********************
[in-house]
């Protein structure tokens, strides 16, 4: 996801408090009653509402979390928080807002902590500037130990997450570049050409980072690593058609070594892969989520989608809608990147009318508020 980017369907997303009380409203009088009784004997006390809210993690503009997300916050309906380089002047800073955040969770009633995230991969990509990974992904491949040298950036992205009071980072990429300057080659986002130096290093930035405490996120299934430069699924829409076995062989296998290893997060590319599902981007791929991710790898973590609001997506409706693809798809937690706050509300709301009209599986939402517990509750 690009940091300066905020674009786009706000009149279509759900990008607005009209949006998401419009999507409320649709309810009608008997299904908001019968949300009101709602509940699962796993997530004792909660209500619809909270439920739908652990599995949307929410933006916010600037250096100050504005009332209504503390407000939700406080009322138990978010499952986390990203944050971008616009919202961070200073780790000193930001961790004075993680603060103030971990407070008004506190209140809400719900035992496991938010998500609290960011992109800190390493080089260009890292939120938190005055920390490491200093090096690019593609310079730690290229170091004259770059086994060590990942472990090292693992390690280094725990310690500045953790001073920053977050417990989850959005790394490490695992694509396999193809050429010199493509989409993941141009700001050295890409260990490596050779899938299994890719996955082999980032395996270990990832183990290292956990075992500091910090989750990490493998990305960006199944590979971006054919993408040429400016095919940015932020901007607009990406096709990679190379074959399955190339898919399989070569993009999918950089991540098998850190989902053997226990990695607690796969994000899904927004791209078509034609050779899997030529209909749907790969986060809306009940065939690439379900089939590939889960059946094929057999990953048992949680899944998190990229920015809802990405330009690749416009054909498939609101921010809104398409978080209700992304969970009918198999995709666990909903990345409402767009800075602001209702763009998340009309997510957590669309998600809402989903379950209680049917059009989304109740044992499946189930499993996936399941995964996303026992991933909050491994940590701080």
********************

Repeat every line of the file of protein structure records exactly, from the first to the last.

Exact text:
[in-house]
């Protein structure tokens, strides 16, 4: 996801408090009653509402979390928080807002902590500037130990997450570049050409980072690593058609070594892969989520989608809608990147009318508020 980017369907997303009380409203009088009784004997006390809210993690503009997300916050309906380089002047800073955040969770009633995230991969990509990974992904491949040298950036992205009071980072990429300057080659986002130096290093930035405490996120299934430069699924829409076995062989296998290893997060590319599902981007791929991710790898973590609001997506409706693809798809937690706050509300709301009209599986939402517990509750 690009940091300066905020674009786009706000009149279509759900990008607005009209949006998401419009999507409320649709309810009608008997299904908001019968949300009101709602509940699962796993997530004792909660209500619809909270439920739908652990599995949307929410933006916010600037250096100050504005009332209504503390407000939700406080009322138990978010499952986390990203944050971008616009919202961070200073780790000193930001961790004075993680603060103030971990407070008004506190209140809400719900035992496991938010998500609290960011992109800190390493080089260009890292939120938190005055920390490491200093090096690019593609310079730690290229170091004259770059086994060590990942472990090292693992390690280094725990310690500045953790001073920053977050417990989850959005790394490490695992694509396999193809050429010199493509989409993941141009700001050295890409260990490596050779899938299994890719996955082999980032395996270990990832183990290292956990075992500091910090989750990490493998990305960006199944590979971006054919993408040429400016095919940015932020901007607009990406096709990679190379074959399955190339898919399989070569993009999918950089991540098998850190989902053997226990990695607690796969994000899904927004791209078509034609050779899997030529209909749907790969986060809306009940065939690439379900089939590939889960059946094929057999990953048992949680899944998190990229920015809802990405330009690749416009054909498939609101921010809104398409978080209700992304969970009918198999995709666990909903990345409402767009800075602001209702763009998340009309997510957590669309998600809402989903379950209680049917059009989304109740044992499946189930499993996936399941995964996303026992991933909050491994940590701080």